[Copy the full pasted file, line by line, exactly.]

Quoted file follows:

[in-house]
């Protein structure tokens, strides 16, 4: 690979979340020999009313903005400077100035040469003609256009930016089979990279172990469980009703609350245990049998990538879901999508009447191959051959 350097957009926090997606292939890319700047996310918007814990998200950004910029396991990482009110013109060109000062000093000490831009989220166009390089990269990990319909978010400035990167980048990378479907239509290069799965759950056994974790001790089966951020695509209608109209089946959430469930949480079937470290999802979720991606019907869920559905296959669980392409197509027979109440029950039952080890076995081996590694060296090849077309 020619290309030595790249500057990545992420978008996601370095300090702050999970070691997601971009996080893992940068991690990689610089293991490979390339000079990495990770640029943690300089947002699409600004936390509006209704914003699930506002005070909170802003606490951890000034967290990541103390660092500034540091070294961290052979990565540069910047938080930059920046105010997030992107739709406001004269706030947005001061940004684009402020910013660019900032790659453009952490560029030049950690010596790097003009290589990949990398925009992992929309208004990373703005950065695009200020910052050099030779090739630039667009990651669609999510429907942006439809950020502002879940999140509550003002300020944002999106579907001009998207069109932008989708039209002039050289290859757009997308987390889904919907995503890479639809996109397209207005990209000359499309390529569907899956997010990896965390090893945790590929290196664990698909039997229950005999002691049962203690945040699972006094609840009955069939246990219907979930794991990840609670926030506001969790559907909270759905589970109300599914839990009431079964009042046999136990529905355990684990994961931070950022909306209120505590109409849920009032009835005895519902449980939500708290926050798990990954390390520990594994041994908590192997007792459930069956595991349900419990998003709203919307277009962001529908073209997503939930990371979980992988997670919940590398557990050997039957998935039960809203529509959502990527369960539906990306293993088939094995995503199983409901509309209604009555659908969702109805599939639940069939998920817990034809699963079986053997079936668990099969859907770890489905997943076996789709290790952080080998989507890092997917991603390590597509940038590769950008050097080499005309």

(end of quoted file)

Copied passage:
[in-house]
């Protein structure tokens, strides 16, 4: 690979979340020999009313903005400077100035040469003609256009930016089979990279172990469980009703609350245990049998990538879901999508009447191959051959 350097957009926090997606292939890319700047996310918007814990998200950004910029396991990482009110013109060109000062000093000490831009989220166009390089990269990990319909978010400035990167980048990378479907239509290069799965759950056994974790001790089966951020695509209608109209089946959430469930949480079937470290999802979720991606019907869920559905296959669980392409197509027979109440029950039952080890076995081996590694060296090849077309 020619290309030595790249500057990545992420978008996601370095300090702050999970070691997601971009996080893992940068991690990689610089293991490979390339000079990495990770640029943690300089947002699409600004936390509006209704914003699930506002005070909170802003606490951890000034967290990541103390660092500034540091070294961290052979990565540069910047938080930059920046105010997030992107739709406001004269706030947005001061940004684009402020910013660019900032790659453009952490560029030049950690010596790097003009290589990949990398925009992992929309208004990373703005950065695009200020910052050099030779090739630039667009990651669609999510429907942006439809950020502002879940999140509550003002300020944002999106579907001009998207069109932008989708039209002039050289290859757009997308987390889904919907995503890479639809996109397209207005990209000359499309390529569907899956997010990896965390090893945790590929290196664990698909039997229950005999002691049962203690945040699972006094609840009955069939246990219907979930794991990840609670926030506001969790559907909270759905589970109300599914839990009431079964009042046999136990529905355990684990994961931070950022909306209120505590109409849920009032009835005895519902449980939500708290926050798990990954390390520990594994041994908590192997007792459930069956595991349900419990998003709203919307277009962001529908073209997503939930990371979980992988997670919940590398557990050997039957998935039960809203529509959502990527369960539906990306293993088939094995995503199983409901509309209604009555659908969702109805599939639940069939998920817990034809699963079986053997079936668990099969859907770890489905997943076996789709290790952080080998989507890092997917991603390590597509940038590769950008050097080499005309």